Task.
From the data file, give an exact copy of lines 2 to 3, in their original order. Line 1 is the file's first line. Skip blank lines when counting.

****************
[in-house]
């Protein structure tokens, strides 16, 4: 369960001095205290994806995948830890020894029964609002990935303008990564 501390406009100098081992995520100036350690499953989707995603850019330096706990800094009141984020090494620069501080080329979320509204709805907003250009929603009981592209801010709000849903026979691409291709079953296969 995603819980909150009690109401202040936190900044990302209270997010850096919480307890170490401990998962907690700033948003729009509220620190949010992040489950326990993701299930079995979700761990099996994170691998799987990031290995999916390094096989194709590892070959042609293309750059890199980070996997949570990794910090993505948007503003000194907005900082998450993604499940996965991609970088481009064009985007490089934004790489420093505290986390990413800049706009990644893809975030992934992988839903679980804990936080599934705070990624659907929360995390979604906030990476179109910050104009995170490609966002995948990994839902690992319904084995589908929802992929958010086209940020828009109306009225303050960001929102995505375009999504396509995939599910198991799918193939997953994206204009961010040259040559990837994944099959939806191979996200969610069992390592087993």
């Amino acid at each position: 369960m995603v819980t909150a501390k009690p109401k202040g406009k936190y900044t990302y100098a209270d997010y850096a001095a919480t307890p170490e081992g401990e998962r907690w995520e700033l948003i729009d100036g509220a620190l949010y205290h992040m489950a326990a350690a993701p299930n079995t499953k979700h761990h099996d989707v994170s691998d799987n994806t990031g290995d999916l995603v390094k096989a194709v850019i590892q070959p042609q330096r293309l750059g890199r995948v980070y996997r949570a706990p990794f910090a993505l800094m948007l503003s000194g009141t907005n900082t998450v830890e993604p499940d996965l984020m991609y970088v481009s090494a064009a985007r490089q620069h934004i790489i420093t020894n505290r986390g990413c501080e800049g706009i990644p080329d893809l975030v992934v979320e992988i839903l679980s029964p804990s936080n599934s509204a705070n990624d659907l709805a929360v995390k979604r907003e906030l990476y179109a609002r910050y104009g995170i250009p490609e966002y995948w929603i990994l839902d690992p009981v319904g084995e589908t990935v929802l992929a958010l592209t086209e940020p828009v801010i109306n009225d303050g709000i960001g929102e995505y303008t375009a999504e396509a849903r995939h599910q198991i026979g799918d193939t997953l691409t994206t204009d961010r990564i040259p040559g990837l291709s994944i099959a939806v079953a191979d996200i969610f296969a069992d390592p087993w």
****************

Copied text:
């Protein structure tokens, strides 16, 4: 369960001095205290994806995948830890020894029964609002990935303008990564 501390406009100098081992995520100036350690499953989707995603850019330096706990800094009141984020090494620069501080080329979320509204709805907003250009929603009981592209801010709000849903026979691409291709079953296969 995603819980909150009690109401202040936190900044990302209270997010850096919480307890170490401990998962907690700033948003729009509220620190949010992040489950326990993701299930079995979700761990099996994170691998799987990031290995999916390094096989194709590892070959042609293309750059890199980070996997949570990794910090993505948007503003000194907005900082998450993604499940996965991609970088481009064009985007490089934004790489420093505290986390990413800049706009990644893809975030992934992988839903679980804990936080599934705070990624659907929360995390979604906030990476179109910050104009995170490609966002995948990994839902690992319904084995589908929802992929958010086209940020828009109306009225303050960001929102995505375009999504396509995939599910198991799918193939997953994206204009961010040259040559990837994944099959939806191979996200969610069992390592087993």
């Amino acid at each position: 369960m995603v819980t909150a501390k009690p109401k202040g406009k936190y900044t990302y100098a209270d997010y850096a001095a919480t307890p170490e081992g401990e998962r907690w995520e700033l948003i729009d100036g509220a620190l949010y205290h992040m489950a326990a350690a993701p299930n079995t499953k979700h761990h099996d989707v994170s691998d799987n994806t990031g290995d999916l995603v390094k096989a194709v850019i590892q070959p042609q330096r293309l750059g890199r995948v980070y996997r949570a706990p990794f910090a993505l800094m948007l503003s000194g009141t907005n900082t998450v830890e993604p499940d996965l984020m991609y970088v481009s090494a064009a985007r490089q620069h934004i790489i420093t020894n505290r986390g990413c501080e800049g706009i990644p080329d893809l975030v992934v979320e992988i839903l679980s029964p804990s936080n599934s509204a705070n990624d659907l709805a929360v995390k979604r907003e906030l990476y179109a609002r910050y104009g995170i250009p490609e966002y995948w929603i990994l839902d690992p009981v319904g084995e589908t990935v929802l992929a958010l592209t086209e940020p828009v801010i109306n009225d303050g709000i960001g929102e995505y303008t375009a999504e396509a849903r995939h599910q198991i026979g799918d193939t997953l691409t994206t204009d961010r990564i040259p040559g990837l291709s994944i099959a939806v079953a191979d996200i969610f296969a069992d390592p087993w």